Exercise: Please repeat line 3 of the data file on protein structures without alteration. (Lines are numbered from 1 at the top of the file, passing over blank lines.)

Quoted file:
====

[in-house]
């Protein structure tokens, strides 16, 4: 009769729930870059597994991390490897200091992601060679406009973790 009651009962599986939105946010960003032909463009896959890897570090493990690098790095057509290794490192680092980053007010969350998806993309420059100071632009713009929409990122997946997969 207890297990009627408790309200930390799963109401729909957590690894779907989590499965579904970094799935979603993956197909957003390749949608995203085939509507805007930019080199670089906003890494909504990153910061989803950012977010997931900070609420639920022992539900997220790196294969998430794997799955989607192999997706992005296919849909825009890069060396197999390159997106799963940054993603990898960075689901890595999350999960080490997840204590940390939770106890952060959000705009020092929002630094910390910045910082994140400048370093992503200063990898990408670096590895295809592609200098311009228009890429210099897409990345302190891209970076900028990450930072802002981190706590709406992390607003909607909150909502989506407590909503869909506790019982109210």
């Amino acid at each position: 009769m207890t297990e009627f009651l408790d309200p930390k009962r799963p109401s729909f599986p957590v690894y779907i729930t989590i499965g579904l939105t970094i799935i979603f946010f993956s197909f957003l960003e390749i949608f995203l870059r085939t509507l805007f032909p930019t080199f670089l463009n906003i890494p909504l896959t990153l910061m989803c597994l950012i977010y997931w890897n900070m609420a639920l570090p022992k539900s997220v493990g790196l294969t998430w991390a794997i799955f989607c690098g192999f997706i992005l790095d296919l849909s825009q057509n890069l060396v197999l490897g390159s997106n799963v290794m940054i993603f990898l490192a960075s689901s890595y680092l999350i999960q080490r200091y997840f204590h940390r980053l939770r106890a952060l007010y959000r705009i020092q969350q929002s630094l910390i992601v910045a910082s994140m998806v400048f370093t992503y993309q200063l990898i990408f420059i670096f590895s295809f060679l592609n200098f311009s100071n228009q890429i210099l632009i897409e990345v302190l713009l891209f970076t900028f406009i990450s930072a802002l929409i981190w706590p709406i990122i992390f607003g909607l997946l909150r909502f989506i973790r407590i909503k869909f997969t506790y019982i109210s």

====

């Amino acid at each position: 009769m207890t297990e009627f009651l408790d309200p930390k009962r799963p109401s729909f599986p957590v690894y779907i729930t989590i499965g579904l939105t970094i799935i979603f946010f993956s197909f957003l960003e390749i949608f995203l870059r085939t509507l805007f032909p930019t080199f670089l463009n906003i890494p909504l896959t990153l910061m989803c597994l950012i977010y997931w890897n900070m609420a639920l570090p022992k539900s997220v493990g790196l294969t998430w991390a794997i799955f989607c690098g192999f997706i992005l790095d296919l849909s825009q057509n890069l060396v197999l490897g390159s997106n799963v290794m940054i993603f990898l490192a960075s689901s890595y680092l999350i999960q080490r200091y997840f204590h940390r980053l939770r106890a952060l007010y959000r705009i020092q969350q929002s630094l910390i992601v910045a910082s994140m998806v400048f370093t992503y993309q200063l990898i990408f420059i670096f590895s295809f060679l592609n200098f311009s100071n228009q890429i210099l632009i897409e990345v302190l713009l891209f970076t900028f406009i990450s930072a802002l929409i981190w706590p709406i990122i992390f607003g909607l997946l909150r909502f989506i973790r407590i909503k869909f997969t506790y019982i109210s």